How to Use Case-Insensitive Search and Replace in sed


Often you may want to use a case-insensitive search and replace with sed.

The easiest way to do so is by using a capital letter I as follows:

sed 's/Mavs/Mavericks/I' nba_teams.txt

This particular example replaces each occurrence of Mavs with Mavericks regardless of case in the file named nba_teams.txt.

Note that we use the s command in sed in to “substitute” one pattern for another pattern.

The following example shows how to use this syntax in practice.

Example: Use Case-Insensitive Search and Replace in sed

Suppose that we a file named nba_teams.txt that contains the names of various NBA basketball teams.

We can use the cat command to view the contents of this file:

case-insensitive search and replace in sed

Suppose that we would like to replace each occurrence of Mavs with Mavericks in the file.

Suppose we attempt to use the following code to do so:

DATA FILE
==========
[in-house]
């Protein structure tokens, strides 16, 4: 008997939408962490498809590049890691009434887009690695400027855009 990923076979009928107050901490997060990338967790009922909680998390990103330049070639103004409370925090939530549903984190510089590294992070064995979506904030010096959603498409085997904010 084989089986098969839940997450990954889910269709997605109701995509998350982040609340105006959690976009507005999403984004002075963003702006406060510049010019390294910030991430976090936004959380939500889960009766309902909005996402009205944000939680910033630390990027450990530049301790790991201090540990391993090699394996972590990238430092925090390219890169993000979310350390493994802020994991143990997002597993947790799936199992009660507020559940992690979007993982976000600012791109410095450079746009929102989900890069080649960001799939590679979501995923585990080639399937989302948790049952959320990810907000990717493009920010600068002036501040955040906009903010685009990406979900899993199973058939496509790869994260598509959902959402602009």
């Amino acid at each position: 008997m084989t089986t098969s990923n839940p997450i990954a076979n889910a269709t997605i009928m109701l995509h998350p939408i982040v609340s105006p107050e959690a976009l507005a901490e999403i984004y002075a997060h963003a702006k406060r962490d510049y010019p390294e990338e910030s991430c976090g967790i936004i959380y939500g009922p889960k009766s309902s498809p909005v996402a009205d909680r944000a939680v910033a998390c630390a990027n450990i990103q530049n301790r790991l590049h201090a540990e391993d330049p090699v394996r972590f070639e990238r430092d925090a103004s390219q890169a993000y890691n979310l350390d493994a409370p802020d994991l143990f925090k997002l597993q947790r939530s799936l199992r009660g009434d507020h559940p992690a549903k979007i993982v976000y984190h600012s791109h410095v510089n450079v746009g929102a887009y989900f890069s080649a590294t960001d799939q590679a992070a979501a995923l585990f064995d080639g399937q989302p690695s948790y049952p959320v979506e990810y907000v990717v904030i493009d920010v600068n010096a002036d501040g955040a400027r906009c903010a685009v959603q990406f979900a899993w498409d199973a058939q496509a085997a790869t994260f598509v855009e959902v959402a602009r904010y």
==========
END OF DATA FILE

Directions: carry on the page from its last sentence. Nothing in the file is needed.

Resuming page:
sed 's/Mavs/Mavericks/' nba_teams.txt

The following screenshot shows how to use this syntax in practice:

Notice that only the occurrences of Mavs with the exact matching case have been replaced.

This is because sed uses case-sensitive search and replace by default.

To instead perform a case-insensitive search and replace, we can use the following syntax:

sed 's/Mavs/Mavericks/I' nba_teams.txt

The following screenshot shows how to use this syntax in practice:

sed case-insensitive search and replace

Notice that each occurrence of Mavs has been replaced with Mavericks, regardless of case.

Note that if you would like to modify the file in-place then you can add the -i flag as follows:

sed -i 's/Mavs/Mavericks/I' nba_teams.txt

This will make the search and replacement in the file in-place.

Related Tutorials

The following tutorials explain how to perform other common tasks in sed:

How to Use sed to Replace newline with space
How to Use sed to Replace Tab Characters
How to Use sed to Replace All Occurrences of Pattern
How to Use sed to Replace All Text After Match

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